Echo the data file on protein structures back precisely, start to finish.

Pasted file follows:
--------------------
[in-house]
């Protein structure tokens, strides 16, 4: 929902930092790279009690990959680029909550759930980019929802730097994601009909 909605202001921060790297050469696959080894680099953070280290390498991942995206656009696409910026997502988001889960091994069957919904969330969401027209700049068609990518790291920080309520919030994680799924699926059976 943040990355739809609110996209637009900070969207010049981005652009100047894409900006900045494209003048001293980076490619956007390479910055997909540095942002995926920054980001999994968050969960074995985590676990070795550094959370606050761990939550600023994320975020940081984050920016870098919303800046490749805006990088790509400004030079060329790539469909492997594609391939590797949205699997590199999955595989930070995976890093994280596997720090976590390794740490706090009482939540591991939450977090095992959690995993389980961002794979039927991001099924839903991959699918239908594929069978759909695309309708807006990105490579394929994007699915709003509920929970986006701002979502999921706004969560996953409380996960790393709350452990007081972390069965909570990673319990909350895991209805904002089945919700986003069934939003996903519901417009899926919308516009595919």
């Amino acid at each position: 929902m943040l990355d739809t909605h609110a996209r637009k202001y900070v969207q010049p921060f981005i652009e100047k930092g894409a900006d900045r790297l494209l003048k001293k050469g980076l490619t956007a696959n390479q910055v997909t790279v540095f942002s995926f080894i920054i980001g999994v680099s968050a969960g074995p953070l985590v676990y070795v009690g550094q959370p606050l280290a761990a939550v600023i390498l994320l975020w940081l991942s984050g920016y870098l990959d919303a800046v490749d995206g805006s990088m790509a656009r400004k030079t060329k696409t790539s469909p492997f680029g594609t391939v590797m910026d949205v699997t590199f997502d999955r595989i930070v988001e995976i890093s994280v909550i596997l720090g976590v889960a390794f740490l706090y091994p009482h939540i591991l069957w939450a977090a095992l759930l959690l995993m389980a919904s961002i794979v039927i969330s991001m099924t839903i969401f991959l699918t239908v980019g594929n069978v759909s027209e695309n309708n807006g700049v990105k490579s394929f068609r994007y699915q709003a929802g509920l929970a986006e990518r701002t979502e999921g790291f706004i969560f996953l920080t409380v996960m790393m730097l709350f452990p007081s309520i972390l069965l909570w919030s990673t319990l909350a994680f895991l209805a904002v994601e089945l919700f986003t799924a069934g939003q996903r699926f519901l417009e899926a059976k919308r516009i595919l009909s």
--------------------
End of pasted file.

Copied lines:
[in-house]
């Protein structure tokens, strides 16, 4: 929902930092790279009690990959680029909550759930980019929802730097994601009909 909605202001921060790297050469696959080894680099953070280290390498991942995206656009696409910026997502988001889960091994069957919904969330969401027209700049068609990518790291920080309520919030994680799924699926059976 943040990355739809609110996209637009900070969207010049981005652009100047894409900006900045494209003048001293980076490619956007390479910055997909540095942002995926920054980001999994968050969960074995985590676990070795550094959370606050761990939550600023994320975020940081984050920016870098919303800046490749805006990088790509400004030079060329790539469909492997594609391939590797949205699997590199999955595989930070995976890093994280596997720090976590390794740490706090009482939540591991939450977090095992959690995993389980961002794979039927991001099924839903991959699918239908594929069978759909695309309708807006990105490579394929994007699915709003509920929970986006701002979502999921706004969560996953409380996960790393709350452990007081972390069965909570990673319990909350895991209805904002089945919700986003069934939003996903519901417009899926919308516009595919």
């Amino acid at each position: 929902m943040l990355d739809t909605h609110a996209r637009k202001y900070v969207q010049p921060f981005i652009e100047k930092g894409a900006d900045r790297l494209l003048k001293k050469g980076l490619t956007a696959n390479q910055v997909t790279v540095f942002s995926f080894i920054i980001g999994v680099s968050a969960g074995p953070l985590v676990y070795v009690g550094q959370p606050l280290a761990a939550v600023i390498l994320l975020w940081l991942s984050g920016y870098l990959d919303a800046v490749d995206g805006s990088m790509a656009r400004k030079t060329k696409t790539s469909p492997f680029g594609t391939v590797m910026d949205v699997t590199f997502d999955r595989i930070v988001e995976i890093s994280v909550i596997l720090g976590v889960a390794f740490l706090y091994p009482h939540i591991l069957w939450a977090a095992l759930l959690l995993m389980a919904s961002i794979v039927i969330s991001m099924t839903i969401f991959l699918t239908v980019g594929n069978v759909s027209e695309n309708n807006g700049v990105k490579s394929f068609r994007y699915q709003a929802g509920l929970a986006e990518r701002t979502e999921g790291f706004i969560f996953l920080t409380v996960m790393m730097l709350f452990p007081s309520i972390l069965l909570w919030s990673t319990l909350a994680f895991l209805a904002v994601e089945l919700f986003t799924a069934g939003q996903r699926f519901l417009e899926a059976k919308r516009i595919l009909s």